With having to play Texas, California, Oregon and Washington on the road, Neuheisel’s team will be on a death march. I don’t expect UCLA to win those games, especially against the defending Pac-10 Champion Ducks in Autzen Stadium and last year’s national runner-up Longhorns in Austin.

The home contests, on the other hand, are more winnable. Here’s my opinion on how the Bruins will fare:

Stanford, Sept. 11: TOUGH BUT WINNABLE.  Despite the emergence of QB Andrew Luck, this game against Jim Harbaugh’s Cardinal can be summed up in eight words:

Let’s see how they do without Toby Gerhart.

That will ultimately be the difference in this Pac-10 opener.

Houston, Sept. 18: HARD FOUGHT WIN.  Outside of USC, this will be one of the two toughest home games the Bruins will have.

The reason: QB Case Keenum. He’s an excellent field general with a cannon arm and a quick release that could give UCLA fits.

However, the Rose Bowl crowd and the fact that these Cougars are facing a higher level of competition than their Conference USA foes will lead to a Bruin triumph.

Washington State, Oct. 2: LIKELY A BLOWOUT WIN.  That’s a sad program in Pullman, WA right now. If the Bruins don’t win this game by at least a comfortable margin, something is dreadfully wrong. I consider this the only real gimme of 2010.

Arizona, Oct. 30: TOUGH BUT WINNABLE.  With QB Nick Foles and RB Nic Grigsby, these Wildcats have had UCLA’s number the past couple of years. The home field and crowd gives the Bruins an edge, but it will be a hard fought matchup.

If this game were in Tucson, I’d have this as a loss.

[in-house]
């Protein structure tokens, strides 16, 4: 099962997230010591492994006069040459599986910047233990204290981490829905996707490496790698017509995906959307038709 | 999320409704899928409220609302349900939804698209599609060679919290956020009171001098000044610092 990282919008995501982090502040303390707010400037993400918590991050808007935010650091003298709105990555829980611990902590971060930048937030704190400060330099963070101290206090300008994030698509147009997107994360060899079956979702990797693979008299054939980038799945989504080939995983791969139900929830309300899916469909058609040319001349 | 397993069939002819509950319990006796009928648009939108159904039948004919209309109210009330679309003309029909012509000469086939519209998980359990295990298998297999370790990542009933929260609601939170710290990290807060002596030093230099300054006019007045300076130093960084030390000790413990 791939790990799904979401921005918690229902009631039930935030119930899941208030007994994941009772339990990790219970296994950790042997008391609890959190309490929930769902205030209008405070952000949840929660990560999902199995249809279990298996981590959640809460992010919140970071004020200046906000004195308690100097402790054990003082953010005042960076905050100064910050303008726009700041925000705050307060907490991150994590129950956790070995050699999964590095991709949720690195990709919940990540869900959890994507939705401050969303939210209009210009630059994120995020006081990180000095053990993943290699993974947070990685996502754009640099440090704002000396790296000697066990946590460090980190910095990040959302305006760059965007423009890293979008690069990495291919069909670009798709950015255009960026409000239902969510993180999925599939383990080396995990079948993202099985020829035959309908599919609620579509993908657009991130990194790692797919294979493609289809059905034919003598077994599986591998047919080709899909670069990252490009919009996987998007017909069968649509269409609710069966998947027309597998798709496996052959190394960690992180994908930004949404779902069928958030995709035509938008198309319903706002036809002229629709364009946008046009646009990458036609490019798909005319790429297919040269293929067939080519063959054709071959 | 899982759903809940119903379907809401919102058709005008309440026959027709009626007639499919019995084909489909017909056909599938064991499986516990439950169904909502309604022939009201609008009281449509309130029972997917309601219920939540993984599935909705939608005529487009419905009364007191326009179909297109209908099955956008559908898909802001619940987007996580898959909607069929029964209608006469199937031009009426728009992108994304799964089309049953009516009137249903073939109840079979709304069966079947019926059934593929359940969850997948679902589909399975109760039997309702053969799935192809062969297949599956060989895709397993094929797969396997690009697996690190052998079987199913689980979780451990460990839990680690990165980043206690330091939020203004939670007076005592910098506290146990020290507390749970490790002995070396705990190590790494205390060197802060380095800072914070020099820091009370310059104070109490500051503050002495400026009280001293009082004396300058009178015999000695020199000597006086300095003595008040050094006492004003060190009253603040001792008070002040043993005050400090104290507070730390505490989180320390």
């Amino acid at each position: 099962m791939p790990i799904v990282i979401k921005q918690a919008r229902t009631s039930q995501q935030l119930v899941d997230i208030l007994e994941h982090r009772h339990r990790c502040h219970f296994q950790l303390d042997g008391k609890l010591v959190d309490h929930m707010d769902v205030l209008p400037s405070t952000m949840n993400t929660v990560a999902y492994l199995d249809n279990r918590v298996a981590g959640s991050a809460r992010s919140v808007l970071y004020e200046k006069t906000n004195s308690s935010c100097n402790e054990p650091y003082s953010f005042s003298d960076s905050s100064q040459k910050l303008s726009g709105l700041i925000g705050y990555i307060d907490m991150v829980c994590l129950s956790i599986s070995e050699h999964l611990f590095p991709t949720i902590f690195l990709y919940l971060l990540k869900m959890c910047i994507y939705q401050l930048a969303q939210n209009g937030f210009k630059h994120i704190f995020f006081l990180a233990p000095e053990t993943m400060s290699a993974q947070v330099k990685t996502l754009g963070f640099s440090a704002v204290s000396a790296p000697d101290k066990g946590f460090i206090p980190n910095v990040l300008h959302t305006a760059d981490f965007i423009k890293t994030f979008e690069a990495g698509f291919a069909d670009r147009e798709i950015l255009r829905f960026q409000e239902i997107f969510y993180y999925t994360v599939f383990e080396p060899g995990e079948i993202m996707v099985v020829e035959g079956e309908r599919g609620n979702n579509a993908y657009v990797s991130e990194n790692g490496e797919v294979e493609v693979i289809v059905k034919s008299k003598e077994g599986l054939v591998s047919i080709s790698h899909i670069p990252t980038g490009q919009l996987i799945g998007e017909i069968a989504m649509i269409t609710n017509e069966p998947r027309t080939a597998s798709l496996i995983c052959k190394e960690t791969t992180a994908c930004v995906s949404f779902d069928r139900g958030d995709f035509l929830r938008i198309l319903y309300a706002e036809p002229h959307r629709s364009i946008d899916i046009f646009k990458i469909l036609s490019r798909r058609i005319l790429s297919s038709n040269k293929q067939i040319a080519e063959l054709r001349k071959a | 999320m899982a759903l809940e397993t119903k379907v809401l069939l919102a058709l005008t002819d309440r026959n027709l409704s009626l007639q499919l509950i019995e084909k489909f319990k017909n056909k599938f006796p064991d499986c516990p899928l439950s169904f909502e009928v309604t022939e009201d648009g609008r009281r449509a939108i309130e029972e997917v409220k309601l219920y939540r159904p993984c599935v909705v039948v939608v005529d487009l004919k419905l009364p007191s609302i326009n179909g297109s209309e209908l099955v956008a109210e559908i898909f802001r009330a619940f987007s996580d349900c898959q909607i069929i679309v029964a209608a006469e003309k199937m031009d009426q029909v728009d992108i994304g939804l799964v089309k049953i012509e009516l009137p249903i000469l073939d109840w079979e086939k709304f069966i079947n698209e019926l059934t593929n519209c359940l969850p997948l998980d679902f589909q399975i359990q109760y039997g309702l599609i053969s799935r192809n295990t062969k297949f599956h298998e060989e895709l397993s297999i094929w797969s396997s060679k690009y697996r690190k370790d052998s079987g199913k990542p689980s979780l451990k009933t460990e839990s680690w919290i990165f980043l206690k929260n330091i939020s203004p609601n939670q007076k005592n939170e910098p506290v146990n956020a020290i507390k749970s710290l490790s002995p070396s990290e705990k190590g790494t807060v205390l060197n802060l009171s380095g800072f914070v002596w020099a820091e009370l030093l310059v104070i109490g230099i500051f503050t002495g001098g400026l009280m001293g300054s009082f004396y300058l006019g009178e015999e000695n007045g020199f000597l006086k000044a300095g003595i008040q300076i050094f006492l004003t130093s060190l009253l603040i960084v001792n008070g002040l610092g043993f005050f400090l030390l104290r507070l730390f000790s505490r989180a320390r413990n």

Oregon State, Nov. 6: TOSS UP.  Along with Houston, this is the other one of the two toughest home games UCLA will play before their crosstown war with USC.

The Rodgers brothers, WR James and RB Jacquizz, are two of the best athletes in the Pac-10; these Beavers are talented enough to win the conference.

As for USC on December 4th, I’m going to refrain from picking a winner until the week of that brawl with the Trojans, as I want to see how UCLA and ‘SC’s seasons unfold.

Although they have lost 30 scholarships and are banned from the post season for two years (pending appeal) due to NCAA violations, USC will still be a formidable team; it’s not like they will go 5-8 or 4-9. Look for QB Matt Barkley to be vastly improved from his freshman campaign, as well as their defensive front seven.

As the UCLA Bruins begin their 92nd year of football in Westwood, this is how I believe their fortunes will go:

An overall record of six victories and six defeats, including a four wins in the Pac-10, which will be good for sixth place and a berth in the Kraft Foods Bowl (formerly the Emerald Bowl) in San Francisco.

Compared to what the other prognosticators think about the Bruins’ chances in 2010, I’m taking an optimistic view.

But I know it will be tough; UCLA could easily finish 5-7 or worse. It will depend on two things:

1.  How well the offense – and particularly the offensive line – continues to improve, and…

2.  How the new personnel in the defensive front seven does.

Now that you’ve heard it here first, let the season commence.